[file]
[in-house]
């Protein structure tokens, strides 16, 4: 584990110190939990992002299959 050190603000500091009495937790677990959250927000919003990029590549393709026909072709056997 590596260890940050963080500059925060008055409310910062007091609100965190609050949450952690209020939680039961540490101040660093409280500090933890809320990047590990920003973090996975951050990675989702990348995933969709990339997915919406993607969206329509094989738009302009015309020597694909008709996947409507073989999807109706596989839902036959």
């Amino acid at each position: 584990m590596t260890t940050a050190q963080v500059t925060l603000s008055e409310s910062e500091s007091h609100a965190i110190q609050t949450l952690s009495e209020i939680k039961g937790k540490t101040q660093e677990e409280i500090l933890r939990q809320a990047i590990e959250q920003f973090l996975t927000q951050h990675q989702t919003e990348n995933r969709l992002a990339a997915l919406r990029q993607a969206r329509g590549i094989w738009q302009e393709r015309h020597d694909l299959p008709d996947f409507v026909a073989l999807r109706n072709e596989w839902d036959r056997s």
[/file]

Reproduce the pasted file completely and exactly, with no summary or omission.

[in-house]
């Protein structure tokens, strides 16, 4: 584990110190939990992002299959 050190603000500091009495937790677990959250927000919003990029590549393709026909072709056997 590596260890940050963080500059925060008055409310910062007091609100965190609050949450952690209020939680039961540490101040660093409280500090933890809320990047590990920003973090996975951050990675989702990348995933969709990339997915919406993607969206329509094989738009302009015309020597694909008709996947409507073989999807109706596989839902036959």
């Amino acid at each position: 584990m590596t260890t940050a050190q963080v500059t925060l603000s008055e409310s910062e500091s007091h609100a965190i110190q609050t949450l952690s009495e209020i939680k039961g937790k540490t101040q660093e677990e409280i500090l933890r939990q809320a990047i590990e959250q920003f973090l996975t927000q951050h990675q989702t919003e990348n995933r969709l992002a990339a997915l919406r990029q993607a969206r329509g590549i094989w738009q302009e393709r015309h020597d694909l299959p008709d996947f409507v026909a073989l999807r109706n072709e596989w839902d036959r056997s």